That’s a good question. I’m not sure. I think maybe they realize it’s a good job, and they don’t look at it as a stepping stone. It’s a really solid, fun job. You get to work with a different host every week and bands that you grew up watching. It’s topical. What’s better than that?

 

You and Dana Carvey came in at the same time, and you had the ‘Hans and Franz’ sketch. Was that something that you guys had in your back pocket from working with each other before the show or was it something you came up with after being hired?

 

‘Hans and Franz’ was something that we came up with when we were touring after our first year on SNL; it was me, Dana Carvey and Dennis Miller, and we were doing a Swatch Tour – it was sponsored by Swatch. We were at a Red Lion Inn in Des Moines, Iowa and I was watching Showtime – Up Close and Personal with Arnold Schwarzenegger – they’re interviewing him and I call Dana and say, “You’ve got to watch this; it’s so funny.”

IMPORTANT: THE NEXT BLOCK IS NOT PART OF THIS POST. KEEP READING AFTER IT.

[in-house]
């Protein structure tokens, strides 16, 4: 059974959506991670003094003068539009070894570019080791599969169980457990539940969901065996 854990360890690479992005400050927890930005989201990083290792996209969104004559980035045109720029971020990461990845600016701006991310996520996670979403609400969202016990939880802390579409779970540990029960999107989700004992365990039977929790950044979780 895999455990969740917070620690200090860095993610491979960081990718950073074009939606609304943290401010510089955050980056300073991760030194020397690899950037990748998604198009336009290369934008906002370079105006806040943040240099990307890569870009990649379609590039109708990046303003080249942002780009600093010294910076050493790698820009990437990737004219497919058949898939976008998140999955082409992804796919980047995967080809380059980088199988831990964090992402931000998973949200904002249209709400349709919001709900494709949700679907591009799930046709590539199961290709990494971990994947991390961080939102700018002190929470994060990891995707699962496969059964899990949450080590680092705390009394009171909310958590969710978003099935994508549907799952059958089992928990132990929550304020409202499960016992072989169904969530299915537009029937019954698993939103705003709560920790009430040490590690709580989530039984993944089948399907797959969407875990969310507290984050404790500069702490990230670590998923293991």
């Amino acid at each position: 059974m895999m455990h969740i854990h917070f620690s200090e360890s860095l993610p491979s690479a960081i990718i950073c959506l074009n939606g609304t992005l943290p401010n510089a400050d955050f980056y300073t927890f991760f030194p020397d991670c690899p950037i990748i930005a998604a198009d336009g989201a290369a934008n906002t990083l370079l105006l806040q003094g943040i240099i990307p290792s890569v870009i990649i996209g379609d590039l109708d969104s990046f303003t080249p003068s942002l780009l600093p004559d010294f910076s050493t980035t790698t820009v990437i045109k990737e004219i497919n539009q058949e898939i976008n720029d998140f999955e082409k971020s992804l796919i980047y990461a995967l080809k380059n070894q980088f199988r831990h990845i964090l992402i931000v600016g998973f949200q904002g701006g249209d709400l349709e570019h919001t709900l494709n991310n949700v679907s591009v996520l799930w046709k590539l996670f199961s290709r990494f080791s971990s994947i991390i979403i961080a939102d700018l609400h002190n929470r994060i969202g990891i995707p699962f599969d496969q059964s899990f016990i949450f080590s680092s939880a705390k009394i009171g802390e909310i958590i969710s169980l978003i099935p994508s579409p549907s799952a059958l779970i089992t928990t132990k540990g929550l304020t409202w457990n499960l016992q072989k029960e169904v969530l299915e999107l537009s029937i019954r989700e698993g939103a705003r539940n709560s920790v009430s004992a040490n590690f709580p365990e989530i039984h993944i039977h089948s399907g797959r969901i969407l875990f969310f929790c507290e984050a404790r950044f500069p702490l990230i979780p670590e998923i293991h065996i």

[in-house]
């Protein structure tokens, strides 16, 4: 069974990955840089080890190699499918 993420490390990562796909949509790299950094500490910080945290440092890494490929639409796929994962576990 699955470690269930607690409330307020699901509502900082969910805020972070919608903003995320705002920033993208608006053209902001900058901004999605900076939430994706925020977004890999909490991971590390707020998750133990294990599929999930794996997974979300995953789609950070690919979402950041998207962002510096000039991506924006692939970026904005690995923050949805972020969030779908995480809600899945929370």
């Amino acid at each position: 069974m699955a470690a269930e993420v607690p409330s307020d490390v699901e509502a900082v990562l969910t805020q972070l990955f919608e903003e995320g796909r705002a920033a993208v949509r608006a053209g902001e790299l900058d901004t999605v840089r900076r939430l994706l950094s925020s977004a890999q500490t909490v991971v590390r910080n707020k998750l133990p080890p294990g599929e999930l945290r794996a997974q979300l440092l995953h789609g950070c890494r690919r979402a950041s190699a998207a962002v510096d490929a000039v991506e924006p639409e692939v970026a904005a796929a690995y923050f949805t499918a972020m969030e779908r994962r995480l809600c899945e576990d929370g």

So on the tour, Dana and I are mimicking Arnold Schwarzenegger and we decided we’d come up with something for the beginning of our second season at SNL. Around September or October, we got together and got into a room and just started hashing it out. I used to live in Germany, so I [had a bit of the accent down]. And we ended up with these two guys that were pathetic. They would berate everybody, yet they never lifted a finger themselves. 

 

Recently, I saw you on Lights Out with David Spade and you had a roundtable with other former Weekend Update hosts. What are those things like for you? What’s your actual relationship like with those guys? Do you chat often?

 

It is really fun to get together with them because I don’t see them all that often. I see Spade around quite a bit, and Dana Carvey. But other than that – Dennis [Miller] lives a little ways from me, so I don’t see him that often. Norm MacDonald lives close but I don’t see him that often; we golf once in a while. So, yeah, it’s good to see them, and it’s interesting to see how old we’ve all gotten compared to a lot of the younger comics out there.